As the first week of the new academic semester draws to a close, I find myself with even less spare time than usual. I hope to keep writing here as much as I can (or at least continue to add updates of links I’ve read), but since I have to read about a book a day on top of my normal teaching and course load in order to prepare for my comprehensive exams I do not know how successful I will be.
- Library turns to pole dancing to entice new readers– A library in Scotland is offering a free pole dancing class to lure people into the library. Among other events includes table tennis using books instead of paddles. I don’t know whether to be amused or horrified.
- Mali’s army suspected of abuses and unlawful killings– Complicating the French involvement in Mali is the unstable relationship the government has with the Tuareg nomads, with new allegations of abuses and indiscriminate shelling of the camps surfacing.
- How the Vatican built a secret empire using Mussolini’s millions– An interesting article, but misleading title. The article traces how the Vatican used offshore tax havens to create lucrative real estate investments in Switzerland, France, and the UK worth more than 500 million pounds. The nest egg for the investment was money paid by Mussolini in return for papal recognition of his fascist government.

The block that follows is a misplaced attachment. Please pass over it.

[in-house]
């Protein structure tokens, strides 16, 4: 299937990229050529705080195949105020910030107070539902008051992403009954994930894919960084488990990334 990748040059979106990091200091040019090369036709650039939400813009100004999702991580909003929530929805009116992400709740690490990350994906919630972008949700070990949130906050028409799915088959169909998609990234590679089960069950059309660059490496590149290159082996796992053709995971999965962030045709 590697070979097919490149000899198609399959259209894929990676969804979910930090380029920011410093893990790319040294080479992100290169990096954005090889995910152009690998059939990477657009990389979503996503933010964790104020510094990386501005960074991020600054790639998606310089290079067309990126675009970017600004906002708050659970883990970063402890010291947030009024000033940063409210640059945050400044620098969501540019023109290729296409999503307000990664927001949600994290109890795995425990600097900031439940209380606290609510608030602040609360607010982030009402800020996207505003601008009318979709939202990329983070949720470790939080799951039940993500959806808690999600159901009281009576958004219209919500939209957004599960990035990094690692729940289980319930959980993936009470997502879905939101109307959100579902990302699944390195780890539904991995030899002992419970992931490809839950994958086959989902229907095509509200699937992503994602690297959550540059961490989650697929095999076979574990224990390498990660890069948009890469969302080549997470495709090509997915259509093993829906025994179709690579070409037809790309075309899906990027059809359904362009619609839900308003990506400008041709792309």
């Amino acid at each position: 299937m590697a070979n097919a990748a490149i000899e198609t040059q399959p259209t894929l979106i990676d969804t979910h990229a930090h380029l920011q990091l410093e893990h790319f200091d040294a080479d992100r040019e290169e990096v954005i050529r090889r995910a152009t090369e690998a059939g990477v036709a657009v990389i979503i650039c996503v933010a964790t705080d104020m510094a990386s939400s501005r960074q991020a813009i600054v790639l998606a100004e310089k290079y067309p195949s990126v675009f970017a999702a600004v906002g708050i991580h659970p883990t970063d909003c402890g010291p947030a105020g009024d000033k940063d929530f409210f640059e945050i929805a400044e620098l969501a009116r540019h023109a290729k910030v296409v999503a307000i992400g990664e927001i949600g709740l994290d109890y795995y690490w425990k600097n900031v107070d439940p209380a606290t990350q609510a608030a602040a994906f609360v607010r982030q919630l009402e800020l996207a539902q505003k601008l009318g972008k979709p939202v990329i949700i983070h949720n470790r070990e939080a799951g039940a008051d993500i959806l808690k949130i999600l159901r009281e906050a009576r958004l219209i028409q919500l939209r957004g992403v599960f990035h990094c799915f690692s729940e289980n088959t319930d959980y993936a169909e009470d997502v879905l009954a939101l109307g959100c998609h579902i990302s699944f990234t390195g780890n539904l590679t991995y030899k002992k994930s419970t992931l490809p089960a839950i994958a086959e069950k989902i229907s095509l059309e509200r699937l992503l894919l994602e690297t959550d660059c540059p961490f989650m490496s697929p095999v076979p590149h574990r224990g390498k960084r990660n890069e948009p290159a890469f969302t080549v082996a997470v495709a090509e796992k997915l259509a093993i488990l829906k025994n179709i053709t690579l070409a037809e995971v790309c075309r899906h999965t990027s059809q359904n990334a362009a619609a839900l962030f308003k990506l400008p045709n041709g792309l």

- A Malian Quagmire?– An op-ed in the Atlantic in defense of military action in Mali. The author cites experts and claims made by the Islamists that indicate that they wish to create an area of influence spanning the Sahara within which Jihad may be fostered. He also provides military and economic reasons why France had to intervene and that there is hope that the French response–combined with aid from African countries–could prevent a prolonged insurgency.
- Bowhead Whales see huge population rebound off Alaska’s north slope– From a few weeks back, the whale population is increasing, according to a report at the meeting of the American Geophysical Union. That is good news, of course, but the cool thing is that there is some evidence that a few of the whales might be over 200 years old, after the researcher found a stone harpoon head stuck in a whale. The whaling industry nearly wiped out bowhead whales between 1848 and 1915 using barbed, steel harpoon heads.